Middle. I decided I wanted to use only one colour thread and only one thread thickness, so I paintbucket’d all the colours in my Photoshop file to one shade of blue. What did read well with different shades of blue is now a mess since the individual patterns are very similar in density, diamonds and diagonals. I now have to start all over again.

Right. Every pattern has been switched out here! This was a bit sad but I had liked the original three, but I liked the idea of flat colour work more. Sapphire’s hair, the lightest blue, has the least dense pattern; her dress, the darkest blue, has the most dense pattern; her skin and front of dress is in-between. Since the bulk of the dress has a lot of vertical and horizontal lines, I needed diagonals here to make the front of the dress read against the rest, but I needed diagonals that wouldn’t merge into the hair’s diagonals.

In the finished piece, you can see I’ve followed the same guidelines for Ruby, mixing densities and primary shapes/lines to keep each of Ruby’s shades distinct, but also distinct from Sapphire’s. There are fewer overt diamonds than in the original draft, but I managed to include a similar fence pattern on Sapphire and use shapes suggestive of diamonds or meaningful in other ways.
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(based off of this original pixel art )

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Working on that piece was made much easier by everything I’d learned on my Ninetales pattern. Which was a whole lot! I spent many weekends working on its design; to the right are nine of the attempts I made (there were many others) while I was struggling to understand the basics of what I was attempting. Compare the contrast between individual tails in the first row to those in the last row. (Yeah, I even changed sprite to see if that would help since the tails are thicker, but I was able to return to the earlier sprite with the pose I preferred.) I also initially started with a different idea about cloth and thread colour, and the unsightly gaps in the third on the top row are an attempt to shade via using different stages which I quickly abandoned.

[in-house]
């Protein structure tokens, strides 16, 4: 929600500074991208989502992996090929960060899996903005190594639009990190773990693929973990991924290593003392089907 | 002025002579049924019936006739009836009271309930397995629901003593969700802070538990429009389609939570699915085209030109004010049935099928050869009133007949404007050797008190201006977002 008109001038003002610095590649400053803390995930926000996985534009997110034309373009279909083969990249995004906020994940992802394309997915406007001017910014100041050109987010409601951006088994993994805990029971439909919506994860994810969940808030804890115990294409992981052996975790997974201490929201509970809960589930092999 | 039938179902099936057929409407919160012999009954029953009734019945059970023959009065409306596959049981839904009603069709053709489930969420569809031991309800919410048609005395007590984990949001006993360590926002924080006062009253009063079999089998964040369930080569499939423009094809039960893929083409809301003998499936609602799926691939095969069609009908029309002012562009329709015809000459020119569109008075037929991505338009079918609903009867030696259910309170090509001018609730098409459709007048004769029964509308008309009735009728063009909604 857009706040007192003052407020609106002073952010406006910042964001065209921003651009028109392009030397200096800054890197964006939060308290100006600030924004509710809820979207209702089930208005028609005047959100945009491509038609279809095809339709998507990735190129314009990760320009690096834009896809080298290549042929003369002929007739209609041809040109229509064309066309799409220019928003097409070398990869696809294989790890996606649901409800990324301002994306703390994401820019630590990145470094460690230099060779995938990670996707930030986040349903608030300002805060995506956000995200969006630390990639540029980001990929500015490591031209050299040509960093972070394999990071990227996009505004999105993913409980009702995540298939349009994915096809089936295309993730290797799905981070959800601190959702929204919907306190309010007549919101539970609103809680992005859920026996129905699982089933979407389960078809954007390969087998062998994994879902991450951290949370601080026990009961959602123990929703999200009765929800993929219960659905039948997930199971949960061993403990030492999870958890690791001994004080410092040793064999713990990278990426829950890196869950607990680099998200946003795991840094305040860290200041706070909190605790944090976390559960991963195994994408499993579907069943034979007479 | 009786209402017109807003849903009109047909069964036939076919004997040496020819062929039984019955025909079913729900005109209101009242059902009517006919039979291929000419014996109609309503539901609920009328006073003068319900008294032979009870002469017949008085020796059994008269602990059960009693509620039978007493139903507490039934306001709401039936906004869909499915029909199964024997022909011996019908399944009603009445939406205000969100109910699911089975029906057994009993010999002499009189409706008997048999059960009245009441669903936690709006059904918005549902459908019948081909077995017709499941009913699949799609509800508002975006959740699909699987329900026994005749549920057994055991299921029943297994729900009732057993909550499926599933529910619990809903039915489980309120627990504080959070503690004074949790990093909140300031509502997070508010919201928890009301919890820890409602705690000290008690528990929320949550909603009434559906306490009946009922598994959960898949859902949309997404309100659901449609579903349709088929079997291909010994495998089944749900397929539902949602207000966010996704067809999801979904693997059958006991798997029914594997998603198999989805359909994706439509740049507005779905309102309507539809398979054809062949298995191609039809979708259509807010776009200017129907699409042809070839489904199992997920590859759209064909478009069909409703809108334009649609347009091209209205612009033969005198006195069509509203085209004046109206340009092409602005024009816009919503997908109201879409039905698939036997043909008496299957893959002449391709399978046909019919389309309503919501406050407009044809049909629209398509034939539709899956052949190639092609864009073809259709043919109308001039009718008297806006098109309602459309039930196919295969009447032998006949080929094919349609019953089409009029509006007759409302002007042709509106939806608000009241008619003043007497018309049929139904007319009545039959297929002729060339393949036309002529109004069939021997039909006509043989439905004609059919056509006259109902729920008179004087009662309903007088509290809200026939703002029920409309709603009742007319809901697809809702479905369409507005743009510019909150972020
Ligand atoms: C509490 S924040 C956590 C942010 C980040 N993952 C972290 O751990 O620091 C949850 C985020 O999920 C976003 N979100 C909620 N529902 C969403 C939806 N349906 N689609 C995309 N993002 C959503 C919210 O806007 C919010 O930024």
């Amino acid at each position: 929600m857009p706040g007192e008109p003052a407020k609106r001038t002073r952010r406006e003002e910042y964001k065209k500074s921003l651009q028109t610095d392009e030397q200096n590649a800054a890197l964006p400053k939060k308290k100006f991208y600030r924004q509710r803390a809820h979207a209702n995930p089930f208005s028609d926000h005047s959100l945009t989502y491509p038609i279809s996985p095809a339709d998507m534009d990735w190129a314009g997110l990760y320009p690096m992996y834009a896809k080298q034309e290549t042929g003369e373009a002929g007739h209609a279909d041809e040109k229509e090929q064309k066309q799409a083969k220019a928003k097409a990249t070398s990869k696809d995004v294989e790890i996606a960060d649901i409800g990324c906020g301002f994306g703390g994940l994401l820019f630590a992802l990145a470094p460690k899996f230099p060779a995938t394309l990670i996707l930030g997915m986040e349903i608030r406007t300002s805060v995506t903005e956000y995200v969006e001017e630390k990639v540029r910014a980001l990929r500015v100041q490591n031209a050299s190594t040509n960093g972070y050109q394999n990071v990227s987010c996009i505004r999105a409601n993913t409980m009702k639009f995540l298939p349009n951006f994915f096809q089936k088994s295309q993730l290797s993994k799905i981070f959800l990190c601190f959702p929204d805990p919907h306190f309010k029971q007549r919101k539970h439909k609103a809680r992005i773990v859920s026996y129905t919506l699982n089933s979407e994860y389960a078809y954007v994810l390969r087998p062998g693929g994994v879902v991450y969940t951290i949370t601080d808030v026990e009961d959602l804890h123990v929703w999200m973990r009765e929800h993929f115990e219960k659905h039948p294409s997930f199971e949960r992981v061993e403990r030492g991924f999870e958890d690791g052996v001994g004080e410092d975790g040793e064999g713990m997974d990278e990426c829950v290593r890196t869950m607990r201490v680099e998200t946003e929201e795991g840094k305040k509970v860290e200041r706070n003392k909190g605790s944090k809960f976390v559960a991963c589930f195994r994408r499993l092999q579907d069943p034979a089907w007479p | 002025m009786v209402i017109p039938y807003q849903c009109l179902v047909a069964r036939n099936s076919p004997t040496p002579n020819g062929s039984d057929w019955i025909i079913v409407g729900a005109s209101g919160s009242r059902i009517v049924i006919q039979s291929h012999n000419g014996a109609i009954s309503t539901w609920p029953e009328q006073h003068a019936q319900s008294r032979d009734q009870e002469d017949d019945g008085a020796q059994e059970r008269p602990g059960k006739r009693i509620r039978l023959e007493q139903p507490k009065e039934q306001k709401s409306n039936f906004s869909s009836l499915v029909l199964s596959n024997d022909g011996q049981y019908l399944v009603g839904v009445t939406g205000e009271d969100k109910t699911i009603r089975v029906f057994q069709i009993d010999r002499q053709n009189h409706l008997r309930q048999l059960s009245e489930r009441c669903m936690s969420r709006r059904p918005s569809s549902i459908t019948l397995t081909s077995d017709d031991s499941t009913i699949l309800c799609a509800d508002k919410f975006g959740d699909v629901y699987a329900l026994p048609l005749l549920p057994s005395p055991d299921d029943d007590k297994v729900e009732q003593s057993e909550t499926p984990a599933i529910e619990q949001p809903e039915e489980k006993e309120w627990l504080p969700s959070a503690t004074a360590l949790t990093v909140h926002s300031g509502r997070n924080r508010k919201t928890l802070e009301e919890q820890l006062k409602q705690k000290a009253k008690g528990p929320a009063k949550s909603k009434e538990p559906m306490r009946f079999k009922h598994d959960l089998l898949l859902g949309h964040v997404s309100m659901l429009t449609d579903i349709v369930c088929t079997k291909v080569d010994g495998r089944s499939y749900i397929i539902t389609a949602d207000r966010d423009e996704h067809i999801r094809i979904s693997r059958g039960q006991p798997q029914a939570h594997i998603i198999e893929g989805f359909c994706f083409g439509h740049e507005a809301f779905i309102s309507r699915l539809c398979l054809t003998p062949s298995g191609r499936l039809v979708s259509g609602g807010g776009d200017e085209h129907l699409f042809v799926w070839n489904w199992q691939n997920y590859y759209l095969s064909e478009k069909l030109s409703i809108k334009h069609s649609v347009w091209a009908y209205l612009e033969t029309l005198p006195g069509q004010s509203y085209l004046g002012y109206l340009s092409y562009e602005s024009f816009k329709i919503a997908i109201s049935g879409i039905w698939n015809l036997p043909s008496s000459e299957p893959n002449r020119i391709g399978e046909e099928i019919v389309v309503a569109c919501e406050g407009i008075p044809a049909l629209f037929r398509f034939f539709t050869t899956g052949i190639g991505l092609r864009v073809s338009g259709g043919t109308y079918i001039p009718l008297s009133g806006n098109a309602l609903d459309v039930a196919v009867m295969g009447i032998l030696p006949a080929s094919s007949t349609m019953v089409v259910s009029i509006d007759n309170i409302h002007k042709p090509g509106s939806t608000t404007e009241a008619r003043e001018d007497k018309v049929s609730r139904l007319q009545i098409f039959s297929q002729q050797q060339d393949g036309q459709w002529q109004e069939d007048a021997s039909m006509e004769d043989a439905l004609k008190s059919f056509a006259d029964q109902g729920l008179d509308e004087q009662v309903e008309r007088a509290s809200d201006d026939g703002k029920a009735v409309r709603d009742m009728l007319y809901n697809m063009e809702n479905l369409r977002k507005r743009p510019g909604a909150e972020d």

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This is a much more exaggerated example of the stages I went through (as you can see from the design WIPs I had more variety than just diamonds in my initial patterns) but it’s illustrative.

Left. Because of my workflow and how my individual fill patterns are organised, when I work on a draft it’ll look like this, keeping each individual pattern’s colour. This used to make things easier when originally picking patterns! (I’ve since changed my workflow a bit and this is less important now.) Here I was inspired by some more blackwork designs similar to this and decided that instead of simply having all of Ninetales be one basic pattern, each tail and body segment could be its own pattern. Each individual pattern has diamonds in it, some with additional squares or octagons, most are heavy on diagonals.

Middle. Oh wait Ninetales is all one colour let’s check how that looks – ohhh. oh. oh no. Visually it’s a mess: there’s very little variation in density, the diamonds on the lower body and first tail run into each other, the diagonals lead to too much sameness.

Right. Two things have happened here. The first is the density has been varied dramatically, and second is that the pattern shapes and lines have been varied. The upper body touches the most sections so it’s best to start with that, here I’ve made it the densest pattern and also the one with the most simple diamond so it’s nearly all diagonals. Each section has a different density and primary shape than the ones next to it. The mane shares a diagonal emphasis with the upper body but the density is so different changing from diamonds to wide and tall Vs that it still reads well.

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Here’s the finished piece! It was readable without adding the yellow shading but I thought it looked better with the yellows. On this sprite there’s less room to establish patterns on the tails since they’re thinner, but I don’t have to worry about keeping the definition on the head. The mane, upper body and lower body share primary shapes, octagons separated by squares, and I’ve kept the upper and lower body quite similar but the difference between additional squares vs additional diagonals differentiates them, and the mane has subtractions to the base pattern as well as addition to make it less dense. The skinniest tail closest to the body only read well when it was a very dense pattern, and the third tail is quite skinny between the mane and fourth tail so it needed to be dense as well, which obviously means the second and fourth need to be less dense and also balance diagonals against horizontal/vertical lines, and so on from there until the last tail contrasts with the lower body.

Next time in pt 2: probably more shading.